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Hiring managers make up their minds within minutes of an interview. You want to give the best possible impression by responding to their questions accordingly.

The good aspect of search engine evaluator interviews is that some questions are quite common. This means that you can prepare for them in advance and give yourself a better chance of impressing the interviewer.

Apart from preparing for the questions to be asked, don’t forget to:

  • Research the company thoroughly
  • Have a clear understanding of your work history
  • Dress professionally and make sure you’re well-groomed
  • Be confident during the interview
  • Arrive on time, or even better, early 

Here are four questions to expect during your search engine evaluator interview. You’ll also learn why hiring managers ask these questions and we’ll provide you with sample answers.

Question 1: What Is Your Experience With Search Engines?

Hiring managers ask this question to see if you have experience evaluating search engines. They’re looking for skills such as assessing for search relevancy, query functionality, content processing, and scalability.

The best way to answer this question is to give a specific example of when you had to evaluate a search engine. For instance, say:

“I was once asked to evaluate the results of a search query “Best dog food” on Google. I undertook this assignment in a five-step process that involved:

  1. Assessing for usefulness and relevance: I looked at the titles and descriptions of the articles on the first results page to see if they were relevant to the query. My focus was to ensure that the titles of those results were about the best dog foods in the market.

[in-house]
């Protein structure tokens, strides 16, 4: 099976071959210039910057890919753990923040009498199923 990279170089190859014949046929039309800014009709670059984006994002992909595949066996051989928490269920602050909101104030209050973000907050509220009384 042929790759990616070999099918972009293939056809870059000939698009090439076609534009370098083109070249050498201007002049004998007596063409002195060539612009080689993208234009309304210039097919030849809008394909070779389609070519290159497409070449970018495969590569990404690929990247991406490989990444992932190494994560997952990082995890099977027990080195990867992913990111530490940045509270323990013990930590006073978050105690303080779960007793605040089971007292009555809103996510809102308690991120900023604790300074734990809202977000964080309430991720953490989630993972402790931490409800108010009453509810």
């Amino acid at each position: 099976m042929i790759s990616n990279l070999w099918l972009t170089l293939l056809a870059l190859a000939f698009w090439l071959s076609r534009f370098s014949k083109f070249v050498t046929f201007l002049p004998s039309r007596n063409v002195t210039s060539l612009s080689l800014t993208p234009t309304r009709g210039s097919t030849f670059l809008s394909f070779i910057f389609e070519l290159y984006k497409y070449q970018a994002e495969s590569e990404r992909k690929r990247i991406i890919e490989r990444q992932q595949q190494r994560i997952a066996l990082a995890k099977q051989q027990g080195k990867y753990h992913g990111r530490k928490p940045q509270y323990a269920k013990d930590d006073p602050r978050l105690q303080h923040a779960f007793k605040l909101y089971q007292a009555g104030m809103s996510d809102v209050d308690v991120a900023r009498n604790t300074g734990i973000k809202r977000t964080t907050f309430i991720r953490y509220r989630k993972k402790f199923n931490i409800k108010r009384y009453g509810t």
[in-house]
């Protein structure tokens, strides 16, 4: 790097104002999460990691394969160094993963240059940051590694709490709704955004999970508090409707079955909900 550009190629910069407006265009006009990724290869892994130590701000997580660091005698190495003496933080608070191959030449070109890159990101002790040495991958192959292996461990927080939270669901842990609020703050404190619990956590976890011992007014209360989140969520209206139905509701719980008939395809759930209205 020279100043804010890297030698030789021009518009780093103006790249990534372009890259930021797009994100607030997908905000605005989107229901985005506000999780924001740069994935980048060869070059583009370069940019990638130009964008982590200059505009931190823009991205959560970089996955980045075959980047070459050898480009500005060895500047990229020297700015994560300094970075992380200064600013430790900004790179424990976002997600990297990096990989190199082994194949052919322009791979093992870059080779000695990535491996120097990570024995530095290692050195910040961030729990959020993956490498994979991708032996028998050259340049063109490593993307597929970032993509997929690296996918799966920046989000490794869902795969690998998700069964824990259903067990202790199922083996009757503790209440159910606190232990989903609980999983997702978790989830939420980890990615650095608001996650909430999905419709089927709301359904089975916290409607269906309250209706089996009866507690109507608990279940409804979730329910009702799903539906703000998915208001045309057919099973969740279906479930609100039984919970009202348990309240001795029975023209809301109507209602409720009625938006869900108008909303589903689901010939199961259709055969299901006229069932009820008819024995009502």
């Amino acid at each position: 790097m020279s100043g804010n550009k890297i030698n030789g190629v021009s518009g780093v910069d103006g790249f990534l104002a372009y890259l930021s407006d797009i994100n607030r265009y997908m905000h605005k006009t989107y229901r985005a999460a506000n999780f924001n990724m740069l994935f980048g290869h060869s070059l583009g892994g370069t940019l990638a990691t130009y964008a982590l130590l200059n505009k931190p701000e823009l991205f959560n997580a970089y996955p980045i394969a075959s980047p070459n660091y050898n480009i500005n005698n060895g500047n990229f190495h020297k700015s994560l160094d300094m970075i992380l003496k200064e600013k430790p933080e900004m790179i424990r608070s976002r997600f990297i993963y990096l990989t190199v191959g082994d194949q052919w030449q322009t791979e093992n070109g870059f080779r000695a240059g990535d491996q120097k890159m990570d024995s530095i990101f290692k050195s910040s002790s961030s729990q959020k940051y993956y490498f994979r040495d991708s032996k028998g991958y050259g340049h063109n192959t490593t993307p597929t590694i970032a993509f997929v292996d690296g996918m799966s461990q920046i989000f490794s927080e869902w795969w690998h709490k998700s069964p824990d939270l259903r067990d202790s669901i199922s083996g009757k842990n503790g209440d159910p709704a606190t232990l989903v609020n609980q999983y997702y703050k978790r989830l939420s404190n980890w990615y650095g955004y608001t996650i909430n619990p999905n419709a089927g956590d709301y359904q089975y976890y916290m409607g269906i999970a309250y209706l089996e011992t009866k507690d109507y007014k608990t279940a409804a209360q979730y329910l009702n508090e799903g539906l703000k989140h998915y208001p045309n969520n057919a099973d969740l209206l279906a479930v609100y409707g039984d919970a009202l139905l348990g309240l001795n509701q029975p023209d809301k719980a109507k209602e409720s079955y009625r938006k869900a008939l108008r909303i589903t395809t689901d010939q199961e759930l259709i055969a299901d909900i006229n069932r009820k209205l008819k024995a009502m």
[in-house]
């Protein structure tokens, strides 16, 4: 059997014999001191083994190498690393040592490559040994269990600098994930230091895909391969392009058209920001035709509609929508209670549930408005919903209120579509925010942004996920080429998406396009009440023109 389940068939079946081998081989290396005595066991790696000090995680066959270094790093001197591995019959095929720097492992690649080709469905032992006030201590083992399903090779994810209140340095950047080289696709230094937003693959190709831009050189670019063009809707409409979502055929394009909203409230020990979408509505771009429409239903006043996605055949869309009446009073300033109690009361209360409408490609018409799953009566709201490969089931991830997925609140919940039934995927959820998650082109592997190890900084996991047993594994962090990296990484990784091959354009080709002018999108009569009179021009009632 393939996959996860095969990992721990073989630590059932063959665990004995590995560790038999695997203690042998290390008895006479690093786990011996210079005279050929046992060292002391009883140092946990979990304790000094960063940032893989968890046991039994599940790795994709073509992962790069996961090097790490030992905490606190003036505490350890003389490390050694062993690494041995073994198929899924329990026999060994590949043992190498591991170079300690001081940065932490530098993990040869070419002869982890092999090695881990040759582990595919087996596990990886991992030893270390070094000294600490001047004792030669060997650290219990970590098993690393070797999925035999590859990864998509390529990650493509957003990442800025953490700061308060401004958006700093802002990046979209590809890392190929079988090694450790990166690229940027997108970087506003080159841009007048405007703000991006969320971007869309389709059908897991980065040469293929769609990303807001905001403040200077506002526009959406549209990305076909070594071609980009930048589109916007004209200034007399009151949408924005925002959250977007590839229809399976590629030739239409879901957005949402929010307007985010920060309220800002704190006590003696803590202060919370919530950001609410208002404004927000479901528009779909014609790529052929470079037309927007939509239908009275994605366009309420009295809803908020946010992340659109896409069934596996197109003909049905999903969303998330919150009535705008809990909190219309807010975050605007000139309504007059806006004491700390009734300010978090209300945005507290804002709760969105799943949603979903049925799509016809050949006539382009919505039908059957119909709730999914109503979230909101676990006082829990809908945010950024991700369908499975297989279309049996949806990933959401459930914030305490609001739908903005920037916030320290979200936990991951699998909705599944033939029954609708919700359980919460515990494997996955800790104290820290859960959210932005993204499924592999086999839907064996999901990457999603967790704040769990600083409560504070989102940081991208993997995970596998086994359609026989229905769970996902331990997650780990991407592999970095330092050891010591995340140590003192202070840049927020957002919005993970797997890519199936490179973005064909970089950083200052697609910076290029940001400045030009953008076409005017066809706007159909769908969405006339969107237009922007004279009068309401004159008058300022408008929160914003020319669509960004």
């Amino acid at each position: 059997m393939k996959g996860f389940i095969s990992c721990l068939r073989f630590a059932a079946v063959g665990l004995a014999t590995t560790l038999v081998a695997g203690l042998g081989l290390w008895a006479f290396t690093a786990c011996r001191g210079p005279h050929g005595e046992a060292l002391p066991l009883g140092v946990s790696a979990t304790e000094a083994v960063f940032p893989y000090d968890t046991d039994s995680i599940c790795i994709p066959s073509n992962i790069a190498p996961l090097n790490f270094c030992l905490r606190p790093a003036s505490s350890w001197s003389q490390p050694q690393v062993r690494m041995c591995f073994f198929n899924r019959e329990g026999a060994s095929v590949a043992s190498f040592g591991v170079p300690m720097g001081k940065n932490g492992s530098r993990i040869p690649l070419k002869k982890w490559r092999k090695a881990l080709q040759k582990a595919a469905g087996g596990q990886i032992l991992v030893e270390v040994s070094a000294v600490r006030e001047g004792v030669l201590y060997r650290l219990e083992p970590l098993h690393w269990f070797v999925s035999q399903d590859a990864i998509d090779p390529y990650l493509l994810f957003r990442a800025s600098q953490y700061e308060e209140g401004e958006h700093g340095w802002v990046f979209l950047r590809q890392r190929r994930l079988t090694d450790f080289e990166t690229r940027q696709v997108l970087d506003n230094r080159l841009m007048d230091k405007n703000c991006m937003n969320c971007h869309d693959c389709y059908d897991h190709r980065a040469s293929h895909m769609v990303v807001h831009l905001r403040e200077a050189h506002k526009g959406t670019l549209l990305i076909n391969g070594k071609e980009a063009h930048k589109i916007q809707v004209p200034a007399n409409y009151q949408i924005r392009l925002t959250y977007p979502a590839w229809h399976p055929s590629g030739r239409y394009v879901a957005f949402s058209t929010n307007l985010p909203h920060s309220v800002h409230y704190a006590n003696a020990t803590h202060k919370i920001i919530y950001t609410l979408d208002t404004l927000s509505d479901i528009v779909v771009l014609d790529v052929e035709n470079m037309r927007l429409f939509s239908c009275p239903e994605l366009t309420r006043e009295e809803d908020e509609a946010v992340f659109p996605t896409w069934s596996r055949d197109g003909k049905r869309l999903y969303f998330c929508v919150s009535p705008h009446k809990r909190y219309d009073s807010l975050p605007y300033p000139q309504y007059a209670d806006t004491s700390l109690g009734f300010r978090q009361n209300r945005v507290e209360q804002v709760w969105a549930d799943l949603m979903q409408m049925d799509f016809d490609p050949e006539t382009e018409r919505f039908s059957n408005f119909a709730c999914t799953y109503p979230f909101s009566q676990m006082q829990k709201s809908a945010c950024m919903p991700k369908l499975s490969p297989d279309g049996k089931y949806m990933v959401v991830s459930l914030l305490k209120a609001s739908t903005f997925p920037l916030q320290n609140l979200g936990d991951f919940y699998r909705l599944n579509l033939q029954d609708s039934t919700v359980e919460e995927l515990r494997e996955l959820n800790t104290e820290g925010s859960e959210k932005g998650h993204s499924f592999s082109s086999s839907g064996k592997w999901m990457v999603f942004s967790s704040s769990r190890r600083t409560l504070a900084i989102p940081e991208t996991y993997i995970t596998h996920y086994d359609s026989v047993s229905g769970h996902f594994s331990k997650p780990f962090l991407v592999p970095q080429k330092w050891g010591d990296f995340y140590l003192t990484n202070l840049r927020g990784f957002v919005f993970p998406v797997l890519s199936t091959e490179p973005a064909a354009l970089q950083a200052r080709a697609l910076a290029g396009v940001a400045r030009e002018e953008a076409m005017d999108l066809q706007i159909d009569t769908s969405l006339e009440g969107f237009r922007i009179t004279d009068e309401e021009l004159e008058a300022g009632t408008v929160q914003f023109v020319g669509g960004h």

2. Checking for accuracy: I clicked some of the links to ensure they took me to the right website. The right website based on this query had to offer a list of the best dog foods available.
  3. Determining if the results were comprehensive: I scanned through all the results on the first page to see if anything was missing. In this case, I looked for details that showed the writer understood ingredients that make the best dog food, like meat, vegetables, and fruits.
  4. Checking for duplicates: I looked through the results to see if there were any duplicate articles. This was to ensure that users aren’t seeing the same article multiple times when they search for this query. It’s also necessary to avoid confusing search engines on which article to index.
  5. Evaluating the quality of information: I read through some of the articles to understand whether they were well-written and provided accurate information. I analyzed  spelling and grammar mistakes and whether or not the information in the article was up-to-date.”

Question 2: What Do You Think Makes a Good Search Engine Evaluator?

This question aims to get a sense of your understanding of what the job entails and the company’s expectations. The best way to prepare for it is by reading the job description thoroughly and researching the company beforehand. 

An excellent answer to this question is:

“A good search engine evaluator needs advanced web search and analytics skills. They must be comfortable using different tools like Google Analytics to assess data and come up with conclusions. They should also have excellent writing skills to provide feedback that’s well-written and easy to understand.

Moreover, they must be able to remain impartial when assessing results. It’s essential for them to look at the results objectively and not let personal biases influence their judgment. Finally, they need to be detail-oriented and able to identify both small and big issues like typos and if the article is outdated.”

Question 3: Do You Have Any Experience With Coding or Web Development?

The interviewer asks this question to assess your technical skills. While it’s not a requirement to have coding or web development experience to be a search engine evaluator, it’s an added advantage. 

It’s best if you understand how search engines view a site through front-end and back-end coding skills.